With all the highs and lows of the 2013 Big 12 football season still very fresh in our minds, it’s a good time to take a way-too-early peek through the long lens at what we might expect for the 2014 season.
Next season, which actually will be the first in 18 years out from under the BCS umbrella. Welcome in the long anticipated College Football Playoff system, from which, I’m afraid, we can expect much of the same mental anguish and heartache over which four teams best deserve to be in college football’s version of the Final Four.
As far as the Big 12 is concerned, the just-ended 2013 season was one of the more closely contested in the Big 12 era. Right down to the final weekend of the regular season, three schools had a legitimate shot at winning the conference crown, and as many as five teams were title contenders as late as eight games into the season.
Only two teams in the conference (Oklahoma State and TCU) lose starting quarterbacks following the 2013 season, and in both cases there is a solid replacement with gane experience in the wings. And speaking of the quarterback position, Oklahoma may have as many as five quarterbacks competiting for the position come spring practice in another couple of months. That assumes that Baker Mayfield, a freshman walk-on who started a half-dozen games for Texas Tech this past season, does, in fact, transfer to Oklahoma and walk on at that program as he indicated in December he was going to do.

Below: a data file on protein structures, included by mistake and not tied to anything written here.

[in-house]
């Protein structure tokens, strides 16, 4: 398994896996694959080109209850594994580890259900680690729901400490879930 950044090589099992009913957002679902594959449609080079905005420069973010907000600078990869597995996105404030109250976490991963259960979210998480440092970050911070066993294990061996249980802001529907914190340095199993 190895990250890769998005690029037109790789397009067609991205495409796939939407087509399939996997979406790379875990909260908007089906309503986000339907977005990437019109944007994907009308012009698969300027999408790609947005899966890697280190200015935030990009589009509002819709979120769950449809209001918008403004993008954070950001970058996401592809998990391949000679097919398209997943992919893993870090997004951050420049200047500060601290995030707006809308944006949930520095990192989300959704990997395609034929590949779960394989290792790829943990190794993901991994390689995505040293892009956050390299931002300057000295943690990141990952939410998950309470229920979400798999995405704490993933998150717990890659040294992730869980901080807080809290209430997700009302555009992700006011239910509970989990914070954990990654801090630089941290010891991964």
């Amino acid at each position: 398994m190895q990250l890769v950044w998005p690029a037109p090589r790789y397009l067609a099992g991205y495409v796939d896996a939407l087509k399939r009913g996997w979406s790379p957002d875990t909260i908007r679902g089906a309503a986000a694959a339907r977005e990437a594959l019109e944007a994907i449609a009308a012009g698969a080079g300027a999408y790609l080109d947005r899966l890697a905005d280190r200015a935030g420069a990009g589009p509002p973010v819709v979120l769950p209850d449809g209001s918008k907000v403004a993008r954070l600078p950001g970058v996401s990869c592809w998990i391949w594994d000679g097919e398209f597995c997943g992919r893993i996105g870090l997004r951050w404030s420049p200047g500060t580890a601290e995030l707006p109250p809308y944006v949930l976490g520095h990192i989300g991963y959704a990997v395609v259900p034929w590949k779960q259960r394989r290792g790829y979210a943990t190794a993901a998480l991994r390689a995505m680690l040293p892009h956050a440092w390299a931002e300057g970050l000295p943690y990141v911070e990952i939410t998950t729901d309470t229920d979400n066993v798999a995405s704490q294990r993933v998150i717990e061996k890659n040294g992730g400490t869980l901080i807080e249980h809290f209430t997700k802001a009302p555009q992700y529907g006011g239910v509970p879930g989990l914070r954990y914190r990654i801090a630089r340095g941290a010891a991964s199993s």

After redshirt freshman Trevor Knight’s sensational performance in the Sooners’ magical Sugar Bowl win over mighty Alabama, it’s difficult to understand how Mayfield would see himself bettering his situatiion and his chances of playing by transfering to OU, but we will just have to wait and see how this ultimatley plays out.
Looking ahead to next season, I would not be surprised to see another tight conference race in 2014. For anyone who might be under the impression that Baylor sensational 2013 season was a one-time aberration not to be duplicated in 2014, I am sorry to disappoint you. Baylor was more than very good in 2013, and the Bears will be again in 2014. The Bears have some holes to fill on defense, but the heart of their nation-best, high-scoring offense, quarterback Bryce Petty, is back in 2014 for another run.
Baylor also will move into its new $250 million football stadium next fall after 63 years at Floyd Casey Stadium, located about four miles from the Baylor campus. The new 45,000-seat stadium will include many of the modern features and electronic communications technology found in today’s college stadiums and is conveniently located on campus along the Brazos River.
Oklahoma ended the 2013 season with a huge momentum swing, including back-to-back road upsets of Kansas State and Oklahoma State, capped off with perhaps the year’s biggest upset in defeating two-time defending national champion Alabama in the Sugar Bowl. And the Sooners return nine starters on defense and many of the key playmakers on offense next fall.
The main issue on offense will be replacing top wide receiver Jalen Saunders as well as running backs/return specialists Brennan Clay and Roy Finch. The Sooners have talented sophomore Keith Ford ready for more prime-timce action at running back, and last weekend OU landed the nation’s top running back recruit in Joe Mixon out of Northern California. After redshirt freshman Trevor Knight’s outstanding performance at quarterback in OU’s Sugar Bowl win, the dual threat from San Antonio will undoubtedly be No. 1 on the depth chart going into spring practice.
The Sooners have been projected as a top-10 team to begin the 2014 season by many national experta, and OU has a schedule that favorably supports that early forecast with home games next season against Baylor, Kansas State and Oklahoma State.